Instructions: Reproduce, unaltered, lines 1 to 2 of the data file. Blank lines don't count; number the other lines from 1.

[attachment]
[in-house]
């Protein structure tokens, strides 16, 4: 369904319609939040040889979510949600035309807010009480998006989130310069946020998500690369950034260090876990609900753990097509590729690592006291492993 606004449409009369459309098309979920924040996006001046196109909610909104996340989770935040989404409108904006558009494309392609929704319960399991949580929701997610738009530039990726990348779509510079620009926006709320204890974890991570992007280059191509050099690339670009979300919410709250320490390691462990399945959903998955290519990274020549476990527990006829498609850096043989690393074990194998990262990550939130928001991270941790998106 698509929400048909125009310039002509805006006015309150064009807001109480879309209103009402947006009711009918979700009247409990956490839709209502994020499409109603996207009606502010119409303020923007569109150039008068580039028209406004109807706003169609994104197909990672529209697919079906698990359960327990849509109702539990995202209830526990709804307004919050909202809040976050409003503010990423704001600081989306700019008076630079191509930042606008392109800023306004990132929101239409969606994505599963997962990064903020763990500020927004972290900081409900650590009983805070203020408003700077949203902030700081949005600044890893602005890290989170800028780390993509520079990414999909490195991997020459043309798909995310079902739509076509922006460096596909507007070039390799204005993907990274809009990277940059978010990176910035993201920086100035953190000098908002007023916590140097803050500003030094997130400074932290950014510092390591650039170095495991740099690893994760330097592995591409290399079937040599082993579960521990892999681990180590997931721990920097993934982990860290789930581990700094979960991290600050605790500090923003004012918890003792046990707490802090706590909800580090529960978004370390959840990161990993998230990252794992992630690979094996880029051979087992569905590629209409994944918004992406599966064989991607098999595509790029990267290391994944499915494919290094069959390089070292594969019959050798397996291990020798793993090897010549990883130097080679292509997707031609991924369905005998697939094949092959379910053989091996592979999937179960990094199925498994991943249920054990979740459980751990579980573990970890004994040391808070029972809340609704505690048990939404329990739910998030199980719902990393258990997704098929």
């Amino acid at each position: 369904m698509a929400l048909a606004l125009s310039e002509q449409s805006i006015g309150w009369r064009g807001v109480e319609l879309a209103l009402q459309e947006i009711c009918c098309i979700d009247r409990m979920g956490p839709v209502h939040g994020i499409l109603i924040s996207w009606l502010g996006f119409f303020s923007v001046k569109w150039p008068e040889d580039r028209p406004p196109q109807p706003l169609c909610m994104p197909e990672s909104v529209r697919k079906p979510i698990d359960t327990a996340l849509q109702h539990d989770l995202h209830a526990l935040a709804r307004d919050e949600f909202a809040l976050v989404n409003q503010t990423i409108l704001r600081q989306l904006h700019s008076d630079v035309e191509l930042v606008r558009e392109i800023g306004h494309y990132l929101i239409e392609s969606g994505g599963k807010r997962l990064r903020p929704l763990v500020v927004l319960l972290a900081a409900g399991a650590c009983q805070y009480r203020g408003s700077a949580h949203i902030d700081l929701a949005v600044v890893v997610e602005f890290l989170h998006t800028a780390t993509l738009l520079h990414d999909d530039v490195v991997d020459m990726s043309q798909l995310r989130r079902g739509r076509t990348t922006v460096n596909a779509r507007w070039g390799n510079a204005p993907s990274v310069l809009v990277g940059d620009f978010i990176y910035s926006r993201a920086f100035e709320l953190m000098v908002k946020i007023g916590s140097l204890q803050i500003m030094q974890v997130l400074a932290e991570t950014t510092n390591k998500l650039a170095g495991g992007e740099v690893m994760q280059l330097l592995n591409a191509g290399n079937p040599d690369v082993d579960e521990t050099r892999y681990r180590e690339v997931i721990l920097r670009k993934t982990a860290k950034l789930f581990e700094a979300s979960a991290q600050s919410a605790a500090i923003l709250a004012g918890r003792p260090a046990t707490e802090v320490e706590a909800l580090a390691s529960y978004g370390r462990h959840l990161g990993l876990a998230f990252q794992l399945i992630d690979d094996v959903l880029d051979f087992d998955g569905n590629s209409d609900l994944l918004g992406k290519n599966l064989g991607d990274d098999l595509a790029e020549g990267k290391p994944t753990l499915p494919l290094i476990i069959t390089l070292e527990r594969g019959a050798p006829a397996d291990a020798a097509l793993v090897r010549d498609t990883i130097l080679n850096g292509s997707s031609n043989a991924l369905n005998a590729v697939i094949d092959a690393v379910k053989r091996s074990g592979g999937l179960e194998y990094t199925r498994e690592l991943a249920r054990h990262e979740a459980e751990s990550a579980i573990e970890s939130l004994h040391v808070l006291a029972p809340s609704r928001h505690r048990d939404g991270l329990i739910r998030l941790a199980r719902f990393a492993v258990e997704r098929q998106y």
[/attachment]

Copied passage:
[in-house]
């Protein structure tokens, strides 16, 4: 369904319609939040040889979510949600035309807010009480998006989130310069946020998500690369950034260090876990609900753990097509590729690592006291492993 606004449409009369459309098309979920924040996006001046196109909610909104996340989770935040989404409108904006558009494309392609929704319960399991949580929701997610738009530039990726990348779509510079620009926006709320204890974890991570992007280059191509050099690339670009979300919410709250320490390691462990399945959903998955290519990274020549476990527990006829498609850096043989690393074990194998990262990550939130928001991270941790998106 698509929400048909125009310039002509805006006015309150064009807001109480879309209103009402947006009711009918979700009247409990956490839709209502994020499409109603996207009606502010119409303020923007569109150039008068580039028209406004109807706003169609994104197909990672529209697919079906698990359960327990849509109702539990995202209830526990709804307004919050909202809040976050409003503010990423704001600081989306700019008076630079191509930042606008392109800023306004990132929101239409969606994505599963997962990064903020763990500020927004972290900081409900650590009983805070203020408003700077949203902030700081949005600044890893602005890290989170800028780390993509520079990414999909490195991997020459043309798909995310079902739509076509922006460096596909507007070039390799204005993907990274809009990277940059978010990176910035993201920086100035953190000098908002007023916590140097803050500003030094997130400074932290950014510092390591650039170095495991740099690893994760330097592995591409290399079937040599082993579960521990892999681990180590997931721990920097993934982990860290789930581990700094979960991290600050605790500090923003004012918890003792046990707490802090706590909800580090529960978004370390959840990161990993998230990252794992992630690979094996880029051979087992569905590629209409994944918004992406599966064989991607098999595509790029990267290391994944499915494919290094069959390089070292594969019959050798397996291990020798793993090897010549990883130097080679292509997707031609991924369905005998697939094949092959379910053989091996592979999937179960990094199925498994991943249920054990979740459980751990579980573990970890004994040391808070029972809340609704505690048990939404329990739910998030199980719902990393258990997704098929």